Sunday, October 07, 2007

Philosophical Benumbment

Corradi Fiumara tackles boredom as a problem of benumbment in a culture of superabundant messages (The Other Side of Language, Chapter 6). "If we are not sufficiently open to listen to what might be called enigmatic and deep, nothing is left us but the boredom of remaining in the same theoretical frame; and the desire for a mutation, or disruption of structures, might even induce the 'conviction' that the latest trend will surely resolve our state of cognitive boredom" (p. 85). I notice her hesitancy to say "deep" outright (elsewhere she puts "depth" in quotes), but I think we're going to have to recognize a depth if we're going to accept the solution she offers to boredom. Her argument is that the passion for benumbent, if we can call it a passion, gravitates towards the indifferent and the indistinct, circling a kind of epistemic torpor that pulls in difference, choice and distinction (p. 84), and she suggests that the "continuous, irreducible desire for novelty might represent nothing more than an inadequate surrogate for our limited capacity for cognitive renewal" (p. 85). There's something of a paradox in this formulation of the problem, for if listening is the auditorium in which difference can be heard, it is also an aspect of genuine dialogue that accepts and sustains uncertainties (p. 91). We would have to tease apart the problem of indifference from the problem of uncertainty, perhaps allowing for an enigma of uncertainty.

The rationality we've inhereted sees any manifestation of benumbent as banal and artificial, having lost the means to confront it. "Perhaps," Corradi Fiumara muses, "the rationality of our culture is unable to recognize a passion for epistemic obscurity and torpor" (p. 86). If benumbment must be heard to be believed, what is it saying? Benumbent is "closely linked to a realtion of desire for, and fear of, annihilation" (p. 89). Instead of forms of life we might be speaking of forms of living death, of a curriculum morbi instead of a curriculum vitae (p. 84). A propensity to engage in dialogue does risk a kind of "cognitive death," the loss of a favorite thought of a style of thinking, but it neither seeks nor avoids annihilation; it simply risks it (p. 89). Does that speak to an indifference towards cognitive annihilation? It's a bit of an enigma.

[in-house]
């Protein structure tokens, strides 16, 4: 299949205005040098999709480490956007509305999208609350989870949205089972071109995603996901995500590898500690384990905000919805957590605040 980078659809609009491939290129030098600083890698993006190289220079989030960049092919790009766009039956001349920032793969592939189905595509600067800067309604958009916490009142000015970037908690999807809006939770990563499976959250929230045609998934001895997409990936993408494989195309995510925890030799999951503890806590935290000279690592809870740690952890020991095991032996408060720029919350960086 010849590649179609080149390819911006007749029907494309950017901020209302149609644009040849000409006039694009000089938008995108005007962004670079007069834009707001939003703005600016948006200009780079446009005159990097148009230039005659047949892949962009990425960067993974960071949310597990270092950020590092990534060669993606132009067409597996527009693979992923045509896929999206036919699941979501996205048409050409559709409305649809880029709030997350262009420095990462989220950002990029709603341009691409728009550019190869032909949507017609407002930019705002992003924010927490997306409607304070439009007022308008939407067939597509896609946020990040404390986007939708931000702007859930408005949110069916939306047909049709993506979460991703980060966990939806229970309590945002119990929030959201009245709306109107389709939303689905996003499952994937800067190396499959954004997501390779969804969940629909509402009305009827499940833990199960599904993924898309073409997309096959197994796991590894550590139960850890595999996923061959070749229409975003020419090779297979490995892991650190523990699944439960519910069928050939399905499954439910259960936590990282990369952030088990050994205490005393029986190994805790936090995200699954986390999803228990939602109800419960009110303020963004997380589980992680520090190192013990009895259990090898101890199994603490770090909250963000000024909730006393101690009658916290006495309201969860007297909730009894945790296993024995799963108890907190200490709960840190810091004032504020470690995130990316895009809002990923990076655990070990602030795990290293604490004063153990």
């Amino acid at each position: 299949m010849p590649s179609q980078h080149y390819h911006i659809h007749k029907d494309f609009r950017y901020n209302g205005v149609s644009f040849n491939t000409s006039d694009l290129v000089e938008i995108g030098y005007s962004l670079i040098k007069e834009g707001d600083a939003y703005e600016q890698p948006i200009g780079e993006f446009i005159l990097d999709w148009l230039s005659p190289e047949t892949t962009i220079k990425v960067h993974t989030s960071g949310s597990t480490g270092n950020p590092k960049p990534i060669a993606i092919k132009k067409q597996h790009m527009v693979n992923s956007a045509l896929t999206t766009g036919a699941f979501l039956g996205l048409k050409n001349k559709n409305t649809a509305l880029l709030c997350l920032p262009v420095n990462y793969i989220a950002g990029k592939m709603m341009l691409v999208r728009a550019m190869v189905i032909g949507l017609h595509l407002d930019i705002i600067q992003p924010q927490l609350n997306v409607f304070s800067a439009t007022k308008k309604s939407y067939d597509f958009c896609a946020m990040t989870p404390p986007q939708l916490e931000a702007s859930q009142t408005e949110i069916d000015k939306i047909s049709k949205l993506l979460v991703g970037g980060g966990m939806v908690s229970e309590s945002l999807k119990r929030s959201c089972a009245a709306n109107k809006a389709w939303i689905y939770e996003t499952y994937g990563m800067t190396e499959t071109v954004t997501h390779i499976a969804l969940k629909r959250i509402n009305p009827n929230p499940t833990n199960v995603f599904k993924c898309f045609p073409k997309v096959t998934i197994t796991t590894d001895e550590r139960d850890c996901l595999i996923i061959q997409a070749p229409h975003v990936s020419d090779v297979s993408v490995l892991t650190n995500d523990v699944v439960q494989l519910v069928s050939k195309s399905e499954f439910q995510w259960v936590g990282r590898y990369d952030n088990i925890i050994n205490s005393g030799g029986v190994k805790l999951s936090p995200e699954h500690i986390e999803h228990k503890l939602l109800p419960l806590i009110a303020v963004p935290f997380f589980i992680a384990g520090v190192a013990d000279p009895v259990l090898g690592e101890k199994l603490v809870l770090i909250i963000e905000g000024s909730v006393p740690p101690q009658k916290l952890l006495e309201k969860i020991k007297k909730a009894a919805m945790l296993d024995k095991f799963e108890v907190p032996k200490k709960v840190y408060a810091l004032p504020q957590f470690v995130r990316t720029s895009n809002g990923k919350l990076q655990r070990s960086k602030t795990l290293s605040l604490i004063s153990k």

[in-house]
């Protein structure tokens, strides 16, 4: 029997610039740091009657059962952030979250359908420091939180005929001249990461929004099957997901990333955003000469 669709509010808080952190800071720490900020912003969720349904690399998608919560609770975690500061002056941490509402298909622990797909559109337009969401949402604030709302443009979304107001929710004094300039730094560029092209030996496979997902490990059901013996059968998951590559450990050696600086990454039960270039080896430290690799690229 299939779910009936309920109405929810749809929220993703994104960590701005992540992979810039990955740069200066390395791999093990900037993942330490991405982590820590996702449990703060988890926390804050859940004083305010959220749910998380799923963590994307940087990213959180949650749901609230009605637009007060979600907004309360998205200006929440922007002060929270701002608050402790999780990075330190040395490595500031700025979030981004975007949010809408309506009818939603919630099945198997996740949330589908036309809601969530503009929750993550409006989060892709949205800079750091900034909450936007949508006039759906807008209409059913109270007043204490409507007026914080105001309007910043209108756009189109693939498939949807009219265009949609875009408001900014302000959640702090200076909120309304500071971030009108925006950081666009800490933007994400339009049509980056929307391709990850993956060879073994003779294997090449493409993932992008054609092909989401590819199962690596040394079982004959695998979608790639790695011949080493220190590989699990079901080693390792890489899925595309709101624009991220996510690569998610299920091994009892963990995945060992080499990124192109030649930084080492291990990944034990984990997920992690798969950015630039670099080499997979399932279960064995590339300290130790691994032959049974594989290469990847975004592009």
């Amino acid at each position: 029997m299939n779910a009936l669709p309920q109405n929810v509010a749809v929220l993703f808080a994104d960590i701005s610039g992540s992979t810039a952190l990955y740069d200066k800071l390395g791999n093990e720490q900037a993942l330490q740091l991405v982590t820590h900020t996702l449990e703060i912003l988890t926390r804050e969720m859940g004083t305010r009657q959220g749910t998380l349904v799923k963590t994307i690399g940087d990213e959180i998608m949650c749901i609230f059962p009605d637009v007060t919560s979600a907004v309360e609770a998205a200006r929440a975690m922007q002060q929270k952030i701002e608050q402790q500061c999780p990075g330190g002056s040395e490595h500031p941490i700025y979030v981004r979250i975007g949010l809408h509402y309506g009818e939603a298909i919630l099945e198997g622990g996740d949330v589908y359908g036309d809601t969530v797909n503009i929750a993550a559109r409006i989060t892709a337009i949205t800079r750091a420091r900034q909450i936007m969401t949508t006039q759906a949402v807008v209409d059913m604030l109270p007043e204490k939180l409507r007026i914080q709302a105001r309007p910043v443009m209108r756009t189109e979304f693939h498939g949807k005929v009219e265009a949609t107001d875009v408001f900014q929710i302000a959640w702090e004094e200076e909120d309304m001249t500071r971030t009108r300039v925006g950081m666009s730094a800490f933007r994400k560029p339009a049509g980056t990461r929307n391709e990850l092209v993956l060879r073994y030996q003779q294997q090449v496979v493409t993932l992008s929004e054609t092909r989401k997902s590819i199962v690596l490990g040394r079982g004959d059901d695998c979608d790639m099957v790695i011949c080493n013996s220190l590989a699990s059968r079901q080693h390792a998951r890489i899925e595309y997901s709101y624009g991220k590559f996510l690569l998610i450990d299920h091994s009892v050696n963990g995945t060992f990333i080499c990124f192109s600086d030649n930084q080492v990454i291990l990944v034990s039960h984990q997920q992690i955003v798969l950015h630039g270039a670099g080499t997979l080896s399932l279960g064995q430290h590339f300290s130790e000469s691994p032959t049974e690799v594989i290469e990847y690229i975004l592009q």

Perhaps we can legitimately suspect that our linguistic games do not only represent intellectual pastimes or childish playthings but that they constitute, more than anything else, a way of keeping our 'minds' occupied and, possibly, of not seeing. Linguistic games might respond to an irresistible, paradoxical, need to close one's 'mind', to avoid unsolved problems and obscure forecasts and to hide, if possible, in an innocuous cultural torpor. We devote ourselves with inexplicable tenacity to learning ever more complex games, even though we are defenceless against the most serious forms of threat and absurdity.

(p. 87)

I'm going to let that sink in.

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posted by Fido the Yak at 6:43 AM.


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